It took me forever, but I finally figured out what the heck is going on with the different ways people count countries. Download my spreadsheet for free to start making sense of the different definitions used.
Why is counting countries and territories in the world so complicated? That’s because different people and institutions use different definitions. For that reason I created a spreadsheet like you have never seen before.
With over 50 hours of research it shows a compiled list of 357 countries, de facto states, regions, territories and unrecognised states. Each of those is categorised to show who is counting which: from the United Nations and FIFA to the world’s most elite travel clubs.
If you cannot wait to start counting yourself, head straight for that download button below.
If you are eager for some context, then keep reading.
The generally accepted minimum number of countries in the world is derived from the United Nations member states, of which there are 193. Many travellers use this definition when counting countries.
While this is the lowest possible number to acknowledge, there are only about 100 people in the world who actually claim to have visited them all. Many of these are listed as so-called UN Masters on Nomad Mania, a global authority in the world for travellers counting countries.
Chances are though that some of those roughly 100 people may not qualify because (1) certain visits cannot be verified or (2) counted as a minimum visit. A common phenomena is travellers ‘stepping’ from South Korea into North Korea inside a cabin in the demilitarised zone. Others might count catching a connecting flight inside an airport.
One thing is for sure. More people have been to outer space than have earned there way on this exclusive list!
There are a lot of travellers who use a wider definition on travel, adding the official non-member states of Palestine and Vatican city. Counting the disputed territories of Taiwan, Western Sahara and Kosovo makes the total number of ‘countries’ in the world 198.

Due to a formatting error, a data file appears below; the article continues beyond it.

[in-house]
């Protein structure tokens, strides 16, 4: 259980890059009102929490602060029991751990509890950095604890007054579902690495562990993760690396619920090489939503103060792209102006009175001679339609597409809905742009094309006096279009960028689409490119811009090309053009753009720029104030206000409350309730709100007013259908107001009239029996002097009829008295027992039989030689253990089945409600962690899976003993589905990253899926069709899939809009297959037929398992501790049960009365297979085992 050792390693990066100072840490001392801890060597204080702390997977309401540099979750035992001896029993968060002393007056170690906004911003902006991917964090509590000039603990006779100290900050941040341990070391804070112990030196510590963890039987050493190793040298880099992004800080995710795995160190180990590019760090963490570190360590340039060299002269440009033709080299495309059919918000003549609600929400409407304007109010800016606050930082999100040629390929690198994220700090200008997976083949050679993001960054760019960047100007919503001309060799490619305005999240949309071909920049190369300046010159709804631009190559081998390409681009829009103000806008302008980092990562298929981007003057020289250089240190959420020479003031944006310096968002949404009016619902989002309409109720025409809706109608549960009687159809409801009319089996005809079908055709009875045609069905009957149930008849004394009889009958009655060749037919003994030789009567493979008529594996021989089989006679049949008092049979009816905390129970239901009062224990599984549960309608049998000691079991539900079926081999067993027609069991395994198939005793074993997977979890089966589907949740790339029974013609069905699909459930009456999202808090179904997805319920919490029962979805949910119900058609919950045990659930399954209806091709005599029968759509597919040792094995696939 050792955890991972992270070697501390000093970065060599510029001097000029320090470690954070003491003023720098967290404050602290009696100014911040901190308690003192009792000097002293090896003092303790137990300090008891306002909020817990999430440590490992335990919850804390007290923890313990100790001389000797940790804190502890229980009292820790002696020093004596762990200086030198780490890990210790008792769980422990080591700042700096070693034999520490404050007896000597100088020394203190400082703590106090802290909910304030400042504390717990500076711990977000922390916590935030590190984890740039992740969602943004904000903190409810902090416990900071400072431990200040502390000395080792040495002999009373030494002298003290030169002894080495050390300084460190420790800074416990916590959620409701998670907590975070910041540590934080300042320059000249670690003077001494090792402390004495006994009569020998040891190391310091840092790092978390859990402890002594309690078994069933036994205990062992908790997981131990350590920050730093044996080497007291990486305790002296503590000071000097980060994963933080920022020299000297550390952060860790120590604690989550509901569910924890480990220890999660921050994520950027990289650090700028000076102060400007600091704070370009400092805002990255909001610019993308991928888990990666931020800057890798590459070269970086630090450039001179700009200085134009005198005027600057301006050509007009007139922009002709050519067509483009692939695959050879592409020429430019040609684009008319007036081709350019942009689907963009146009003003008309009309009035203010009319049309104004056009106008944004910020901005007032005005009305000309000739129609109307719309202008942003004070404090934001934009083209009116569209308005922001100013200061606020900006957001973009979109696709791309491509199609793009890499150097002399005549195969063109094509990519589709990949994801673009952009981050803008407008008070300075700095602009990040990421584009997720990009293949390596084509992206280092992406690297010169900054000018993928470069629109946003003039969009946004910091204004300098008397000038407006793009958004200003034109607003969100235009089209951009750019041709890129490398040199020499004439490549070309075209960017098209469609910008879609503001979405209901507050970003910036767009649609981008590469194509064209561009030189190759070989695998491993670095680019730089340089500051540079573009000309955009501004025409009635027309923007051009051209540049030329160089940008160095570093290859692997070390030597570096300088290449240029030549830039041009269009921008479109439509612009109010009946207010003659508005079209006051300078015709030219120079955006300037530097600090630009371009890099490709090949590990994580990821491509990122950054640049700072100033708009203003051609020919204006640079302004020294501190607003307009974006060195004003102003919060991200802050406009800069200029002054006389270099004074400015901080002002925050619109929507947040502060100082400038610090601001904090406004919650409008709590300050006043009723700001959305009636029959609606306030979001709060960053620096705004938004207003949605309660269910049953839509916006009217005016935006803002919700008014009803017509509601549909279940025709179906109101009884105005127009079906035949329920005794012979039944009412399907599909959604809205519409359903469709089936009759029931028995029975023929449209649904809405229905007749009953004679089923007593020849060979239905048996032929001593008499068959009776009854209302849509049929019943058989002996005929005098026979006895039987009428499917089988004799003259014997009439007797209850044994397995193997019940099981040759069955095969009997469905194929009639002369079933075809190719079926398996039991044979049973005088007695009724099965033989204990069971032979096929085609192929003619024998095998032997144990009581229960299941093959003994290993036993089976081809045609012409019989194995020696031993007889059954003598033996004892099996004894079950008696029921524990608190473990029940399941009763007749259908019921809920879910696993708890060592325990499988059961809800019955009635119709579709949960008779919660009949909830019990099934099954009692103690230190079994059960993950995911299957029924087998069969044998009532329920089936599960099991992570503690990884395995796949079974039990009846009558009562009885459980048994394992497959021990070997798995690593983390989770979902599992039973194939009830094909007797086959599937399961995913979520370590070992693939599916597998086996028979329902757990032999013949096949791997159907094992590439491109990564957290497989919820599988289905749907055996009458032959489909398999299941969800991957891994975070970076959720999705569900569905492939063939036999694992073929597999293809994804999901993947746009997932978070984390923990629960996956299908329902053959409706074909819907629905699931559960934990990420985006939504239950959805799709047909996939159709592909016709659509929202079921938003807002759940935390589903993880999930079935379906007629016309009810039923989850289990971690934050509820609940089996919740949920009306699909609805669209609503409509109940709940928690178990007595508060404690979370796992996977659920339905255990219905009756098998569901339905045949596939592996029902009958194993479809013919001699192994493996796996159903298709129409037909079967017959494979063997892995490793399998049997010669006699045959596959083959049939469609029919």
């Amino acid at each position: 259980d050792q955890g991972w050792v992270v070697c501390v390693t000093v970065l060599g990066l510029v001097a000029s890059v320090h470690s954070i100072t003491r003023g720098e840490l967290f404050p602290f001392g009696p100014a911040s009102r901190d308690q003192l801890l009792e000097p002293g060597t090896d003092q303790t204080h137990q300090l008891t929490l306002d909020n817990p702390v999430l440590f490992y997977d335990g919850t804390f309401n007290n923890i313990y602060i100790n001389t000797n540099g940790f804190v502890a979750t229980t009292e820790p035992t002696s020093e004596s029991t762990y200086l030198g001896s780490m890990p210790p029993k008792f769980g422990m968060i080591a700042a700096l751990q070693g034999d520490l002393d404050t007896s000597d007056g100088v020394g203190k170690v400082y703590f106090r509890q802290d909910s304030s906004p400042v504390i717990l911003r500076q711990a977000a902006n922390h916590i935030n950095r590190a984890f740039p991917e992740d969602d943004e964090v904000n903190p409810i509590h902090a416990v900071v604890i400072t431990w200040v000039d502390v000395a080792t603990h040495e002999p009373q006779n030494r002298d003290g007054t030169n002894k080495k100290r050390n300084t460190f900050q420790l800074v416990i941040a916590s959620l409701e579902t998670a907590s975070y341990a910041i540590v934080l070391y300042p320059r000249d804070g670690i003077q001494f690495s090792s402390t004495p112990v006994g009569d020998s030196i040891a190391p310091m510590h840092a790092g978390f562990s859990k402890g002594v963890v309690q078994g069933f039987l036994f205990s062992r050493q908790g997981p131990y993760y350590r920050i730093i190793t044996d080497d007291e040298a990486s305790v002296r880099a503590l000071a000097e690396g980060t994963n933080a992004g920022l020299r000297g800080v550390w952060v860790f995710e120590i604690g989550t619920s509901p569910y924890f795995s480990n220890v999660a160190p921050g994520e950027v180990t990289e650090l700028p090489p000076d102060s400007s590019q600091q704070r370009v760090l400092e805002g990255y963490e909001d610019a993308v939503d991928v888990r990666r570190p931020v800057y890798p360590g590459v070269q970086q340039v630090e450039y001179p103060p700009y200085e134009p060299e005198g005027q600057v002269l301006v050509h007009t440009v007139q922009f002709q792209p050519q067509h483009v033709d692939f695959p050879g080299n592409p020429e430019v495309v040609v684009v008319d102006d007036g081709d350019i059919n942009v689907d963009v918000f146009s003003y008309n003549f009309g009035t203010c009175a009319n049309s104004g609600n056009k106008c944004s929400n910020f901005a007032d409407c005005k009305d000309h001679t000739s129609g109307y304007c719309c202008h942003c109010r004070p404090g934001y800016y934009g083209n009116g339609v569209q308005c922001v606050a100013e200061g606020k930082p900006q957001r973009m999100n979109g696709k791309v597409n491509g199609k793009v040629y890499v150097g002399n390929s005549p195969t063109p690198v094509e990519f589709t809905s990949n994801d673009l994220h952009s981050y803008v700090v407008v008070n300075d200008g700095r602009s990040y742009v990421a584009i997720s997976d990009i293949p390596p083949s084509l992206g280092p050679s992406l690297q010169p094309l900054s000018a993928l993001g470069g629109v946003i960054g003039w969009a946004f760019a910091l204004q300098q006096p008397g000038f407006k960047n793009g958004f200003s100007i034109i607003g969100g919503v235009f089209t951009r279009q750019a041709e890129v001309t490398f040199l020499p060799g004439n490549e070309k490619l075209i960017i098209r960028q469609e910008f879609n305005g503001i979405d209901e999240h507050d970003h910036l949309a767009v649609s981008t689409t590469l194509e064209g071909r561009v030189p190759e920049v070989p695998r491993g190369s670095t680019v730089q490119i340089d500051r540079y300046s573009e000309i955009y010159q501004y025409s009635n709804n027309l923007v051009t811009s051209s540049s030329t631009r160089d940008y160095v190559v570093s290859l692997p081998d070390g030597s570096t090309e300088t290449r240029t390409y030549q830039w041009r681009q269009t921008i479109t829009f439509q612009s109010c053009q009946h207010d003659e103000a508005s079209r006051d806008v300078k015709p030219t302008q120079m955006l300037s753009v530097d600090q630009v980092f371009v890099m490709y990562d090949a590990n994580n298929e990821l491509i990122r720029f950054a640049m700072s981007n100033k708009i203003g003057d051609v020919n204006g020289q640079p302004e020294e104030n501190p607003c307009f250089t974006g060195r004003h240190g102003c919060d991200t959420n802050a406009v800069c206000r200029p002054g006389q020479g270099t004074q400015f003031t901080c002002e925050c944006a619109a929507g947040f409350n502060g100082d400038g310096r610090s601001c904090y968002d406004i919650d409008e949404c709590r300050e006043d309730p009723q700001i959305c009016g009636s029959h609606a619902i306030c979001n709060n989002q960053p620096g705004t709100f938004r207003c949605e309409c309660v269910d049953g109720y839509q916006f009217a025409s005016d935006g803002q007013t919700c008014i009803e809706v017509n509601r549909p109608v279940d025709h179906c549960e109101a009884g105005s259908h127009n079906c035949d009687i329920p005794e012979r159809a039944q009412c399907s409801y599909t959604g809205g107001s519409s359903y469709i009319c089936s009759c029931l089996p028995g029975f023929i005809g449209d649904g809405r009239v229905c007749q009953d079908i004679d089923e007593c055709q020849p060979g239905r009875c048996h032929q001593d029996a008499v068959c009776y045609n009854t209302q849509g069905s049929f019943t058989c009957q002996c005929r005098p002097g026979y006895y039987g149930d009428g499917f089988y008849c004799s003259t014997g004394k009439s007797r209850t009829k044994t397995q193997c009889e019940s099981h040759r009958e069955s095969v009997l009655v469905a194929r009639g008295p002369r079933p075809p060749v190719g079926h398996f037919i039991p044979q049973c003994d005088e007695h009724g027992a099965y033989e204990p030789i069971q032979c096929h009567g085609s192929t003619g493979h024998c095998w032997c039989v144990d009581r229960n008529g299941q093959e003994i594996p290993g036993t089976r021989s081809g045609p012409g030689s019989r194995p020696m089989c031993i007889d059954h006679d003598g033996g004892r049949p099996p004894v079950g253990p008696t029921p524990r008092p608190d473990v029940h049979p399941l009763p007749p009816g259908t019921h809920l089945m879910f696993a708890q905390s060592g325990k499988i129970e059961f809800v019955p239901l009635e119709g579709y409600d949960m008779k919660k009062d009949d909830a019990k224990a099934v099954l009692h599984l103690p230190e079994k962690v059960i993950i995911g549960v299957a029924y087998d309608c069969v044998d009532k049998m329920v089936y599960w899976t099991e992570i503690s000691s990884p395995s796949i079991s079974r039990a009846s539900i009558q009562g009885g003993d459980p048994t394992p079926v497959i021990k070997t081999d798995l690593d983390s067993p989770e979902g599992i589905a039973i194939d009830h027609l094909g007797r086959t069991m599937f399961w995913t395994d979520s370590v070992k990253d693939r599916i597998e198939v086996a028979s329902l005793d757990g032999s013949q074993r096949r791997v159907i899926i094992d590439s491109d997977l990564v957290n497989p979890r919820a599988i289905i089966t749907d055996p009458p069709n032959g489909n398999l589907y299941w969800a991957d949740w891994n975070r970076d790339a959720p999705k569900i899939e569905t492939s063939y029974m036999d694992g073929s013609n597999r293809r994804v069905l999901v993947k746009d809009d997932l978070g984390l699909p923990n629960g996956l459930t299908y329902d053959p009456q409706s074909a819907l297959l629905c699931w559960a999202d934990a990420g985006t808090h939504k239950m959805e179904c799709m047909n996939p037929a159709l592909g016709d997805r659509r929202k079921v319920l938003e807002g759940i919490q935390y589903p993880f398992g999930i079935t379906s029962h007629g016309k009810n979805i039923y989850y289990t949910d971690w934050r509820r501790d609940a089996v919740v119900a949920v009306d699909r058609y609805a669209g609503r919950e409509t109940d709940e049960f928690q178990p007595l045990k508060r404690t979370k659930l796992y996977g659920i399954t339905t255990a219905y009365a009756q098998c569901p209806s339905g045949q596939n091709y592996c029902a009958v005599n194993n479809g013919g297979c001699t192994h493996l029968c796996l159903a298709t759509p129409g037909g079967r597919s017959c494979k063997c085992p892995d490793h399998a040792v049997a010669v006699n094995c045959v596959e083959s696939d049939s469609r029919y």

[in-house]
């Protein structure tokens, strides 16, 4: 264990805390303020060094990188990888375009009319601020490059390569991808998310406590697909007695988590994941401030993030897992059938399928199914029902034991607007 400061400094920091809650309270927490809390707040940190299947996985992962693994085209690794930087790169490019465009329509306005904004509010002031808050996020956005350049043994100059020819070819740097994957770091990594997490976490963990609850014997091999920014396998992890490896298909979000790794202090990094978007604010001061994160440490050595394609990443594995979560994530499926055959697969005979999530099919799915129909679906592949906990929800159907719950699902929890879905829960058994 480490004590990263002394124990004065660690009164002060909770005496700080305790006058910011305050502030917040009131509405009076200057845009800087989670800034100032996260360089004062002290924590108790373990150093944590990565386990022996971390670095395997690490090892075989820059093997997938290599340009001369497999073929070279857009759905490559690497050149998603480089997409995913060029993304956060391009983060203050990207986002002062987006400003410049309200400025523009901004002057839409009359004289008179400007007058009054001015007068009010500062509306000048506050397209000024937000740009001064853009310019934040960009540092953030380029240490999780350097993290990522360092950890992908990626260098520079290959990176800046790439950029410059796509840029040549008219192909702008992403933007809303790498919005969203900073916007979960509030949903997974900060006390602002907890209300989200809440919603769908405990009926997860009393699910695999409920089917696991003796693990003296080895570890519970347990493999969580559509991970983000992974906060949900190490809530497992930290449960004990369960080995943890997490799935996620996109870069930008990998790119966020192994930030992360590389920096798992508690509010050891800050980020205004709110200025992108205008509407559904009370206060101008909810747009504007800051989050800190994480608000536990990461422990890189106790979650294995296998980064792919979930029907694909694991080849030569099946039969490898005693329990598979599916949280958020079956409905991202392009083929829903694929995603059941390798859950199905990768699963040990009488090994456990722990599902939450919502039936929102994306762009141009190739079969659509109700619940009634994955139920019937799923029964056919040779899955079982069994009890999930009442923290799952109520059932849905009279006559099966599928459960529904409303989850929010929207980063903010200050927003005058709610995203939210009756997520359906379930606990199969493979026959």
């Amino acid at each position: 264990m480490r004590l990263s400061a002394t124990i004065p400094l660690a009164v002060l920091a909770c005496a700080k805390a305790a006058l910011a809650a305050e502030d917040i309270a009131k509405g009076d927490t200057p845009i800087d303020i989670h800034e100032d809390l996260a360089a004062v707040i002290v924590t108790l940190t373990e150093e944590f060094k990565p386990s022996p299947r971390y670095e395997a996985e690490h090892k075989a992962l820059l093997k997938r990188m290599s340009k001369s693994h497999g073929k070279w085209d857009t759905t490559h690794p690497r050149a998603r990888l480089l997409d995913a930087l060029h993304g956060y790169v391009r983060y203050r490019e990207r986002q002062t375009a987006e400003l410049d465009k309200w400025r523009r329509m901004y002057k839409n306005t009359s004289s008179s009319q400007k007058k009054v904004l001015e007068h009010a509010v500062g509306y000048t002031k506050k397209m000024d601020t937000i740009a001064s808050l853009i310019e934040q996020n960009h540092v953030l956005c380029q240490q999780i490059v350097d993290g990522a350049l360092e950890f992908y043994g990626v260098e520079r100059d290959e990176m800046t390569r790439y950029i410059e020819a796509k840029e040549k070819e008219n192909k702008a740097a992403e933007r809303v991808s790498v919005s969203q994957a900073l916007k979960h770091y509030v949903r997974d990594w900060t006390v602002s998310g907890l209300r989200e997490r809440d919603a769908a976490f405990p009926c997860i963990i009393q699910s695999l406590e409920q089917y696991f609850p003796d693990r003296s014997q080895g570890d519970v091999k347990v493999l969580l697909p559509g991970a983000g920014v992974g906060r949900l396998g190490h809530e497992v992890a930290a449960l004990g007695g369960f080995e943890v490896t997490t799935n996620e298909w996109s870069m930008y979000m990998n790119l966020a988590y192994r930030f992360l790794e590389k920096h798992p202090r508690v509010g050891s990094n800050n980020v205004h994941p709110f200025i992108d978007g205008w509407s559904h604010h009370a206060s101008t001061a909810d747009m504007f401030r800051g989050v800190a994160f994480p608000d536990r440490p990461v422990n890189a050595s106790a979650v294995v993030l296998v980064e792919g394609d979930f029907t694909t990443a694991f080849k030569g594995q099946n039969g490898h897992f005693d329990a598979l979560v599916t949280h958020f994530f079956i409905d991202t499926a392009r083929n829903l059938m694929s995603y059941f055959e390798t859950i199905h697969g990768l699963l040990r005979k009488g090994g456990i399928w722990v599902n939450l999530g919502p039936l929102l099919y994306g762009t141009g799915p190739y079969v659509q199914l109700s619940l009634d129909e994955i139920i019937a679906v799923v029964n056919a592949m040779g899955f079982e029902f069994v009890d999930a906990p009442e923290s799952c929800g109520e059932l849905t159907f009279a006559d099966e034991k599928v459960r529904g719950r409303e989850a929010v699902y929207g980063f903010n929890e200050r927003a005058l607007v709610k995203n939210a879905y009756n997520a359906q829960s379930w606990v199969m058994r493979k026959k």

But it doesn’t end there. According to my own spreadsheet there are numerous of disputed and contested regions in the world. Abkhazia, Transnistria, Tibet, Northern Cyprus and Kashmir are just a few mentioned there. This way you can easily reach 210+.
Then there is a whole range of institutions all using different methods of counting countries and territories. A brief overview:
- Nomad Mania created a UN+ list with 266 countries and territories. It adds de facto countries that are not officially recognised as sovereign, as well as autonomous territories such as Hong Kong and Gibraltar
- The British Foreign and Commonwealth office says there are 226 countries and territories in the world
- The Traveler’s Century Club says there are 327 countries and territories in the world
- FIFA recognises 211 national associations (of which 26 are no UN member states)
- Travel apps and maps use all sort of unclear definitions, ranging anywhere between 193 and 246
This is where it gets complicated. Different institutions might not only use different definitions, some also use different names for similar countries. This way, explaining the actual differences between them becomes a real puzzle.
Finally there is Nomad Mania (formerly known as The Best Travelled), an awesome website that drafted the mother of all lists. NM divides the world into 27 mega-regions and subsequently into 1281 regions, or places to visit. No one has ever travelled to all of them, yet there are about ten people who reached over a 1000(!).
Heinz Stücke is listed as one of them. At an age of 76 he now visited 1115 unique places in the world by primarily moving around by bicycle. It took him almost 50 years, 20 passports but just two wheels to cover nearly 600,000 kilometres. Isn’t that just simply amazing?
To see if you are anywhere near this goal, download my Excel spreadsheet through this link, preferably using a laptop or computer. Read the instructions as you go through the different worksheets in the file.
If you liked this article please leave a reply and share it with your travelling buddies! How many countries have you been?